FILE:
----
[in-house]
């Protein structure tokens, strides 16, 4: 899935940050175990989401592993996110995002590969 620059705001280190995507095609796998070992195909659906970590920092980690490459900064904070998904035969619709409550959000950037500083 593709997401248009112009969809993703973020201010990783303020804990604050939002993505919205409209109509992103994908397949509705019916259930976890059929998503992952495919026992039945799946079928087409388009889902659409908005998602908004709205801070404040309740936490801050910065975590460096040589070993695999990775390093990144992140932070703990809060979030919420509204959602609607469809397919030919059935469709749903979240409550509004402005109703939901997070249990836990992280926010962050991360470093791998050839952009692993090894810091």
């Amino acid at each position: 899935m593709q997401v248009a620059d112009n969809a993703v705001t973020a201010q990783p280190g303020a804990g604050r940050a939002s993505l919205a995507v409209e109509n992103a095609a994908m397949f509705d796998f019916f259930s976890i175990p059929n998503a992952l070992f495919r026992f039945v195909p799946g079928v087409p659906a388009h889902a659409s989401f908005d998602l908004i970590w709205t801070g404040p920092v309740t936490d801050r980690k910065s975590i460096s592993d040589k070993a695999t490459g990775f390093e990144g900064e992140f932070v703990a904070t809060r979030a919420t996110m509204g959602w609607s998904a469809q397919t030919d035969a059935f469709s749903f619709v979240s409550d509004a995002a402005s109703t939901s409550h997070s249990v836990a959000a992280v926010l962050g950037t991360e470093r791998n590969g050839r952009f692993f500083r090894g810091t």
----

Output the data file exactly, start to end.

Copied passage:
[in-house]
């Protein structure tokens, strides 16, 4: 899935940050175990989401592993996110995002590969 620059705001280190995507095609796998070992195909659906970590920092980690490459900064904070998904035969619709409550959000950037500083 593709997401248009112009969809993703973020201010990783303020804990604050939002993505919205409209109509992103994908397949509705019916259930976890059929998503992952495919026992039945799946079928087409388009889902659409908005998602908004709205801070404040309740936490801050910065975590460096040589070993695999990775390093990144992140932070703990809060979030919420509204959602609607469809397919030919059935469709749903979240409550509004402005109703939901997070249990836990992280926010962050991360470093791998050839952009692993090894810091």
């Amino acid at each position: 899935m593709q997401v248009a620059d112009n969809a993703v705001t973020a201010q990783p280190g303020a804990g604050r940050a939002s993505l919205a995507v409209e109509n992103a095609a994908m397949f509705d796998f019916f259930s976890i175990p059929n998503a992952l070992f495919r026992f039945v195909p799946g079928v087409p659906a388009h889902a659409s989401f908005d998602l908004i970590w709205t801070g404040p920092v309740t936490d801050r980690k910065s975590i460096s592993d040589k070993a695999t490459g990775f390093e990144g900064e992140f932070v703990a904070t809060r979030a919420t996110m509204g959602w609607s998904a469809q397919t030919d035969a059935f469709s749903f619709v979240s409550d509004a995002a402005s109703t939901s409550h997070s249990v836990a959000a992280v926010l962050g950037t991360e470093r791998n590969g050839r952009f692993f500083r090894g810091t």